Mutations in the ATP7A gene, which provides instructions for making a protein that is important for regulating copper levels in the body, cause Menkes disease.
The body needs copper for many activities, including making myelin, the critical insulation for brain and nerve cells. Without enough copper, brain cells and other tissues cannot make myelin and the nerve signals they transmit might not travel where they are needed. The body also uses proteins that contain copper to make bones, skin, hair, blood vessels, and other parts of the nervous system. A copper imbalance can cause problems in the structure and function of these important body parts. Many of the signs and symptoms of Menkes disease are caused by the reduced activity of the copper-containing proteins.1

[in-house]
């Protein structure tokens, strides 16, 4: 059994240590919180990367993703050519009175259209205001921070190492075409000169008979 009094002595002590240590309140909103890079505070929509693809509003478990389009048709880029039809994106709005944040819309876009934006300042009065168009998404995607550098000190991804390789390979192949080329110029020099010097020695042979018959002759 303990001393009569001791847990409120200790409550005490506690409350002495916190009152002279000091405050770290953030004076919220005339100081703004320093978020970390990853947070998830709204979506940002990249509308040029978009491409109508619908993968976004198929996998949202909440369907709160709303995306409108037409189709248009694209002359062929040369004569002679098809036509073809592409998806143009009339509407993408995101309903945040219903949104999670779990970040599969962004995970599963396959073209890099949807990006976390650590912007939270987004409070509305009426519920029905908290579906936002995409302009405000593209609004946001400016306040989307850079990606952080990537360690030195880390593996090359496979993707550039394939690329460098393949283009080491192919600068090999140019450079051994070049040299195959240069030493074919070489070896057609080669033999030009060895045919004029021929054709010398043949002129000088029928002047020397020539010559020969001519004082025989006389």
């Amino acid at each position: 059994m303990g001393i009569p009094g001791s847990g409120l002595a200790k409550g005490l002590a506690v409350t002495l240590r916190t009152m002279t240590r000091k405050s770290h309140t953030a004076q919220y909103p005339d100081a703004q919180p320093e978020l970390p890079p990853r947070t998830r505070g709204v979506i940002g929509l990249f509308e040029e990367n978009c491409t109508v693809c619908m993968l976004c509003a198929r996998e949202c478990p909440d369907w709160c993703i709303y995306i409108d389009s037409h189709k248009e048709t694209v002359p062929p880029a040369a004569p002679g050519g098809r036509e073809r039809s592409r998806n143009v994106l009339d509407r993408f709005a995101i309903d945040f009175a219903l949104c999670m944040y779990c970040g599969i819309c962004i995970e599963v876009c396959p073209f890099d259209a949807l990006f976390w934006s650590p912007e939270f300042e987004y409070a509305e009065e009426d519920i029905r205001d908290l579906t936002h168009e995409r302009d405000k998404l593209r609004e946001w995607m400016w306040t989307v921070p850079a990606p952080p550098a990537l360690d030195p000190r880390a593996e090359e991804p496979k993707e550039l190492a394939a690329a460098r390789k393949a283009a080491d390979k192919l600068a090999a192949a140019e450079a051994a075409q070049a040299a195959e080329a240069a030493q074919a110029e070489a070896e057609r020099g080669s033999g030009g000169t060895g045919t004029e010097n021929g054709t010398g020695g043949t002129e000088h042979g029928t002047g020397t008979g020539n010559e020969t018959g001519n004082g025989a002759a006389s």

Other parts of the body don't need a lot of copper, so if it builds up in high amounts, it can be toxic or harmful.
Some mutations in the ATP7A gene get in the way of the body's copper transport and storage, but do not stop it completely. This may be linked to a milder form of Menkes, sometimes called occipital horn syndrome (OHS) or Cutis Laxa (pronounced KYOO-tis LAK-suh) disease. The symptoms of OHS—calcium deposits in a bone at the base of the skull, coarse hair, and loose skin and joints—appear later in childhood and are not usually fatal.
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